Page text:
Baltimore, Maryland - Those who possess a low sense of purpose in life are more likely to die or have heart attacks or strokes.

Having a sense of purpose in life is a component of psychological well-being and is linked to finding meaning that aligns with a person’s values and goals, according to new research presented at the American Heart Association EPI/Lifestyle 2015 meeting. Researchers analyzed 10 relevant studies (including a total of more than 137,000 people) to help determine whether a sense of purpose impacts death rates or cardiovascular events.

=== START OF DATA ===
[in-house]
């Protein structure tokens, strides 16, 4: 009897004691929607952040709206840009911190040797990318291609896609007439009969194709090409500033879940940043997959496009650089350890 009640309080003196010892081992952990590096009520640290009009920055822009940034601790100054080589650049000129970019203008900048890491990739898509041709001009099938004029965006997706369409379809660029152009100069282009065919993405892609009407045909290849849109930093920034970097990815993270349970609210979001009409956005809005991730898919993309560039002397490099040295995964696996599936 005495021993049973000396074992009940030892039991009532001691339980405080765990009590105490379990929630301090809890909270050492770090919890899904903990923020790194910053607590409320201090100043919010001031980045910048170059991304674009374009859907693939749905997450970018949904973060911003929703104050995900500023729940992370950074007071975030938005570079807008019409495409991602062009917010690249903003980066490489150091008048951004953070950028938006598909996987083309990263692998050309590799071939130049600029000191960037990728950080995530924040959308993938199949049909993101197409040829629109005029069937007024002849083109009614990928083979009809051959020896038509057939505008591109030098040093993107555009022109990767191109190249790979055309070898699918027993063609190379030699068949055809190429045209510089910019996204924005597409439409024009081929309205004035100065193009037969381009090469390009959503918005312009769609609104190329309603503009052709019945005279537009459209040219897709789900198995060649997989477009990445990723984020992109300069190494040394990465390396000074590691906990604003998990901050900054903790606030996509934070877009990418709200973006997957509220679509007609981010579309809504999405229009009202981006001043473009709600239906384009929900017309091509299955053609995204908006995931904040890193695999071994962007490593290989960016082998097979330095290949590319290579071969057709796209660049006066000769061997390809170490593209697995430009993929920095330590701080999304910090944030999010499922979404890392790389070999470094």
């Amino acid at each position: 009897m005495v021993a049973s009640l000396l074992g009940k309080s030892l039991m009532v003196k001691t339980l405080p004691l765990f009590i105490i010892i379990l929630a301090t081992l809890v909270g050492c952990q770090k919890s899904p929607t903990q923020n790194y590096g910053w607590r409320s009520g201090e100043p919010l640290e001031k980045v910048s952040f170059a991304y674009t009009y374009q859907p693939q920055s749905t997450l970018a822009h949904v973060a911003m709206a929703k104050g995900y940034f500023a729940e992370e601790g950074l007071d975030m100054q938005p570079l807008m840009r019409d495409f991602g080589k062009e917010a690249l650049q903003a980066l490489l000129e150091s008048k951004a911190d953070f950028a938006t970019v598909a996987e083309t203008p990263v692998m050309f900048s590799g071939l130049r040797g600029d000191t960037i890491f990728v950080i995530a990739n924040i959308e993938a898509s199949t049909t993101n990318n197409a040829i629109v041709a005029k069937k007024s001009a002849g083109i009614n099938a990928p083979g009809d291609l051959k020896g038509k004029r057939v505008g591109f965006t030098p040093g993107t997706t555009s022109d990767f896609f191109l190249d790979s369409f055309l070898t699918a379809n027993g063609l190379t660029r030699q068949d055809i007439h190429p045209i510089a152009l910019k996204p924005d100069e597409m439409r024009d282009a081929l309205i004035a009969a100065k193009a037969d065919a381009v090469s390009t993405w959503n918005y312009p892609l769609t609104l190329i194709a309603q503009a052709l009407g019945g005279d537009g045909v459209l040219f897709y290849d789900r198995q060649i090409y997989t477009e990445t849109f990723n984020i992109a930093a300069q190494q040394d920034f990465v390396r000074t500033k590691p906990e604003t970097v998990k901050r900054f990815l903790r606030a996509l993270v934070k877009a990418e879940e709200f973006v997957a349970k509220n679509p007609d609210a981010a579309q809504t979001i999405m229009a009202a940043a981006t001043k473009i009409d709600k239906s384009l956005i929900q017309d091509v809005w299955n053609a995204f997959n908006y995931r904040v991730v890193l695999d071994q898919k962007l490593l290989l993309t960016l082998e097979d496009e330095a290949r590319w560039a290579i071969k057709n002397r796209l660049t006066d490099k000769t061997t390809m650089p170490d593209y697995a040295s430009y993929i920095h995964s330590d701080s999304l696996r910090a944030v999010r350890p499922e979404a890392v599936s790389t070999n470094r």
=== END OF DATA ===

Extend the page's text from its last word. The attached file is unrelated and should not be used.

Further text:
Over an average follow-up of 8.5 years, they found that having a high sense of  purpose in life was associated with a 23 percent reduction in death from all causes and a 19 percent reduced risk of cardiovascular events, including heart attacks, strokes, or the need for coronary artery stent placement or bypass surgery.

Researchers suggest future studies should focus on strategies to help people who are identified as having a low sense of purpose in life.